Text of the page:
Prather: Spending tax dollars on infrastructure is a good use of tax dollars.

Hooper: Using a Tax Increment Reinvestment Zone (TIRZ) to assist a business or development must have proven and solid analysis of return on investment. Is this one of those occasions? Does this company have a business case that is built upon an overwhelming foundation of evidence; that what they project will become reality and the pay back to San Marcos will be substantial? These simple questions must be well answered just to begin negotiations or to continue them – many in the city remain unconvinced. The agreement for a Paso Robles development and TIRZ are far from the execution phase. And, I believe, all parties involved understand that in order to reach a final agreement modifications will be made.

SMLN: In your opinion, are the Paso Robles, Buie Tract, Purgatory Creek Apartments, and the Windemere developments consistent with the Horizons Master Plan? To what extent are they reconcilable? How or how not?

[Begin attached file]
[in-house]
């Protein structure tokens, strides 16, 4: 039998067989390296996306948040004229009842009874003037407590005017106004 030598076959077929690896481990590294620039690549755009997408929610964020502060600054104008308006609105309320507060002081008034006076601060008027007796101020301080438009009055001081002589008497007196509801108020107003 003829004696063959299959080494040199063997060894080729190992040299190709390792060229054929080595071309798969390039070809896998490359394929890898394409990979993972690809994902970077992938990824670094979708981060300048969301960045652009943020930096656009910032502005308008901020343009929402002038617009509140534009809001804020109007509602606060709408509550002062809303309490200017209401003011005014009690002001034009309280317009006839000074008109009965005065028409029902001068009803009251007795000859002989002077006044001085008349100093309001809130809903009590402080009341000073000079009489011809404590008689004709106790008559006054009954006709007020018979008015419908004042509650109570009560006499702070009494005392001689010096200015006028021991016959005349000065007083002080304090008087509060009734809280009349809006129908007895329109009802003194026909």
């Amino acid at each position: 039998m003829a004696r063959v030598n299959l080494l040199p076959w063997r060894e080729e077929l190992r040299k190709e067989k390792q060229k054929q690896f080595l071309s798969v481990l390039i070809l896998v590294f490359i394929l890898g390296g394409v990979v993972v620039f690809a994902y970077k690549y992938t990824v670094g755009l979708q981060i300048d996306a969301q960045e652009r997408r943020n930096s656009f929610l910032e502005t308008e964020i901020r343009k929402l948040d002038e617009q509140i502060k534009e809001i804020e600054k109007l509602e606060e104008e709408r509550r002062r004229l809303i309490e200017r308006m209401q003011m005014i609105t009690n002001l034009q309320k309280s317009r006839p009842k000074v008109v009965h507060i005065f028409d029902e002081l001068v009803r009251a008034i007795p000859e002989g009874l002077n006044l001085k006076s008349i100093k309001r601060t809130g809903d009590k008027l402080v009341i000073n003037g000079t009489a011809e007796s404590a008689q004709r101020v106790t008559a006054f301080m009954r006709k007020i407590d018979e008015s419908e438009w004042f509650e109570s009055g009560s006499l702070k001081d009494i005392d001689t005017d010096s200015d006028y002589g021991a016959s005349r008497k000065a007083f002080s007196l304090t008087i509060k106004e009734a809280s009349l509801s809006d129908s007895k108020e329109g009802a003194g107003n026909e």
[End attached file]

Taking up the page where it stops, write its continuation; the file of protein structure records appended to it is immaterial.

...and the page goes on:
Hooper: The Horizons Master Plan is a great document; created by citizens to guide all stakeholders in positive growth for the community, and should be respected as a blueprint for our city development. Although it has the ordinance authority to be used and only amended by an established process, it is not a fixed document which cannot be altered before a termination date – it is a living guide. I believe much of the frustration surrounding the changes that have been seen regarding these developments and others have been because of this aspect. The master plan should be followed, but, at the same time, it was designed to be modified and updated, e.g., the master plan of 1996 itself replaced the plans formed in the previous decades. However, if there are aspects of the master plan which should be seen as “non-negotiable,” the city and its citizens must enact ordinances that are strict, binding and prevent manipulation of policy. This would be hard work, but if it is truly an imperative for the public good it must be done.